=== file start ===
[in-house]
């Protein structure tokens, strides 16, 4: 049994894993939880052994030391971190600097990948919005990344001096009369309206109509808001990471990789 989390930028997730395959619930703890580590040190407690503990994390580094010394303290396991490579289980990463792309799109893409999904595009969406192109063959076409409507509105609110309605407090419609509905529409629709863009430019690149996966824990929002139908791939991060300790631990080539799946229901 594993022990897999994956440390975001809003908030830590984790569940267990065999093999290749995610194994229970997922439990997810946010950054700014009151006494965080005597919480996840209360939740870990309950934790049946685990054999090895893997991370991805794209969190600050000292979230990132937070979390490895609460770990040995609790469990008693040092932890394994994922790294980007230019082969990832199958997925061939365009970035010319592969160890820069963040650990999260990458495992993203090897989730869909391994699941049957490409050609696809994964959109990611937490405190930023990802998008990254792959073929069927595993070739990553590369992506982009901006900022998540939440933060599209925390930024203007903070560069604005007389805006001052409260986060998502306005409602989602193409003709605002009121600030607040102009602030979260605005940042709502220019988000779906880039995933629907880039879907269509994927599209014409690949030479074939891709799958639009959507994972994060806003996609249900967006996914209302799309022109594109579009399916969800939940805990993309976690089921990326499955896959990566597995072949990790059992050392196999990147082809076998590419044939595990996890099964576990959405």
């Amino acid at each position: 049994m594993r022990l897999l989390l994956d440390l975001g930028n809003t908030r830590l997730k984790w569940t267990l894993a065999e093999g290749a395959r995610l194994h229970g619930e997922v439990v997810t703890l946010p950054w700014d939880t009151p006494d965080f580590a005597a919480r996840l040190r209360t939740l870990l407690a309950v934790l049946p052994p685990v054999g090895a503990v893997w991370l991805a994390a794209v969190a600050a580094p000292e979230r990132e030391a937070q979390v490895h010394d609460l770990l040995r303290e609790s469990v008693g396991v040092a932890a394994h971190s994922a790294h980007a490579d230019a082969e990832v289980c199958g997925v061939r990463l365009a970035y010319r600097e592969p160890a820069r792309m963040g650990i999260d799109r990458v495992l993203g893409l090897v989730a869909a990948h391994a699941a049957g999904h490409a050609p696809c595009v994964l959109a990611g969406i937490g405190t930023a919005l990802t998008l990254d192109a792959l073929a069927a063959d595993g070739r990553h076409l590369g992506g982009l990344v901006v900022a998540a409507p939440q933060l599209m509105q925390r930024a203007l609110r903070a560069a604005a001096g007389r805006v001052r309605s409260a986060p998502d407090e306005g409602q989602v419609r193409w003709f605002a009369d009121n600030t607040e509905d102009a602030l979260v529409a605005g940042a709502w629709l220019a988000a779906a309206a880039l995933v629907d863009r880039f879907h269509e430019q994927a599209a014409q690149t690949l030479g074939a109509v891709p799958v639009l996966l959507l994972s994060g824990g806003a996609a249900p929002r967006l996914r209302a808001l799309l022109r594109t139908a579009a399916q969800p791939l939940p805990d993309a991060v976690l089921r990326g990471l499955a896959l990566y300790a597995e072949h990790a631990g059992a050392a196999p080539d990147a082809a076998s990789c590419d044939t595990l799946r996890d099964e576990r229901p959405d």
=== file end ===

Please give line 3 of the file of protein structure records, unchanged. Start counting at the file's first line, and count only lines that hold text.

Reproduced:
């Amino acid at each position: 049994m594993r022990l897999l989390l994956d440390l975001g930028n809003t908030r830590l997730k984790w569940t267990l894993a065999e093999g290749a395959r995610l194994h229970g619930e997922v439990v997810t703890l946010p950054w700014d939880t009151p006494d965080f580590a005597a919480r996840l040190r209360t939740l870990l407690a309950v934790l049946p052994p685990v054999g090895a503990v893997w991370l991805a994390a794209v969190a600050a580094p000292e979230r990132e030391a937070q979390v490895h010394d609460l770990l040995r303290e609790s469990v008693g396991v040092a932890a394994h971190s994922a790294h980007a490579d230019a082969e990832v289980c199958g997925v061939r990463l365009a970035y010319r600097e592969p160890a820069r792309m963040g650990i999260d799109r990458v495992l993203g893409l090897v989730a869909a990948h391994a699941a049957g999904h490409a050609p696809c595009v994964l959109a990611g969406i937490g405190t930023a919005l990802t998008l990254d192109a792959l073929a069927a063959d595993g070739r990553h076409l590369g992506g982009l990344v901006v900022a998540a409507p939440q933060l599209m509105q925390r930024a203007l609110r903070a560069a604005a001096g007389r805006v001052r309605s409260a986060p998502d407090e306005g409602q989602v419609r193409w003709f605002a009369d009121n600030t607040e509905d102009a602030l979260v529409a605005g940042a709502w629709l220019a988000a779906a309206a880039l995933v629907d863009r880039f879907h269509e430019q994927a599209a014409q690149t690949l030479g074939a109509v891709p799958v639009l996966l959507l994972s994060g824990g806003a996609a249900p929002r967006l996914r209302a808001l799309l022109r594109t139908a579009a399916q969800p791939l939940p805990d993309a991060v976690l089921r990326g990471l499955a896959l990566y300790a597995e072949h990790a631990g059992a050392a196999p080539d990147a082809a076998s990789c590419d044939t595990l799946r996890d099964e576990r229901p959405d």